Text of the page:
Reconstruction: America's Unfinished Revolution, 1863-1877

Front Cover
Harper Collins, Dec 13, 2011 - History - 736 pages
68 Reviews

This "masterful treatment of one of the most complex periods of American history" (New Republic) made history when it was originally published in 1988. It redefined how Reconstruction was viewed by historians and people everywhere in its chronicling of how Americans -- black and white -- responded to the unprecedented changes unleashed by the war and the end of slavery. This "smart book of enormous strengths" (Boston Globe) has since gone on to become the classic work on the wrenching post-Civil War period -- an era whose legacy reverberates still today in the United States.

 

What people are saying - Write a review

User ratings

5 stars
38
4 stars
22
3 stars
6
2 stars
2
1 star
0

Review: Reconstruction: America's Unfinished Revolution 1863-1877 (The New American Nation Series)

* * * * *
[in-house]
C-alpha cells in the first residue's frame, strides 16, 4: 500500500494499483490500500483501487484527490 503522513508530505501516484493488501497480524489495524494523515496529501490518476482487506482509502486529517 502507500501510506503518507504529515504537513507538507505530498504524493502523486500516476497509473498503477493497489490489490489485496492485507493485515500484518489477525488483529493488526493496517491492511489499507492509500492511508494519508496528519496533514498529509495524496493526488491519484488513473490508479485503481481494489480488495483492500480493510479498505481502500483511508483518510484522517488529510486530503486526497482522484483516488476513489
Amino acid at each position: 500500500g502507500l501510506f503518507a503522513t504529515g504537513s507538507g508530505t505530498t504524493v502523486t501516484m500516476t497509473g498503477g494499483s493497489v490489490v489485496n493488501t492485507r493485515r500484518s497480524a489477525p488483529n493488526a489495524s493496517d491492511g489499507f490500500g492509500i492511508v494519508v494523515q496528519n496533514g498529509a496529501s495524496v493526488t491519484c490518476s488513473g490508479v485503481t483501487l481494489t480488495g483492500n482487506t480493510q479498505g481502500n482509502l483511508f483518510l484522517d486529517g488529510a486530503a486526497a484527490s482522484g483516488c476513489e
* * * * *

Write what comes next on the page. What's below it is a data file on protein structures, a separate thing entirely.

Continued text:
User Review  - Richard Lesses - Goodreads

Superb (if occasionally dry). Places reconstruction fully in the context of its time and place, not as an isolated series of events happening only in the South. Explains different impact of ... Read full review

Review: Reconstruction: America's Unfinished Revolution 1863-1877 (The New American Nation Series)

User Review  - Drew Maliniak - Goodreads

Excellent but dense. Read full review

All 17 reviews »

Contents

The World the War Made
1
Rehearsals for Reconstruction
35
The Meaning of Freedom
77
Ambiguities of Free Labor
124
The Failure of Presidential Reconstruction
176
The Making of Radical Reconstruction
228
Blueprints for a Republican South
281
Political and Economic
346
The Challenge of Enforcement
412
The Reconstruction of the North
460
The Politics of Depression
512
Redemption and After
564
The River Has Its Bend
602
Selected Bibliography
615
Index
643
Copyright

Common terms and phrases

About the author (2011)

Eric Foner is DeWitt Clinton Professor of History at Columbia University and the author of several books. In 2006 he received the Presidential Award for Outstanding Teaching at Columbia University. He has served as president of the Organization of American Historians, the American Historical Association, and the Society of American Historians. He lives in New York City.

Bibliographic information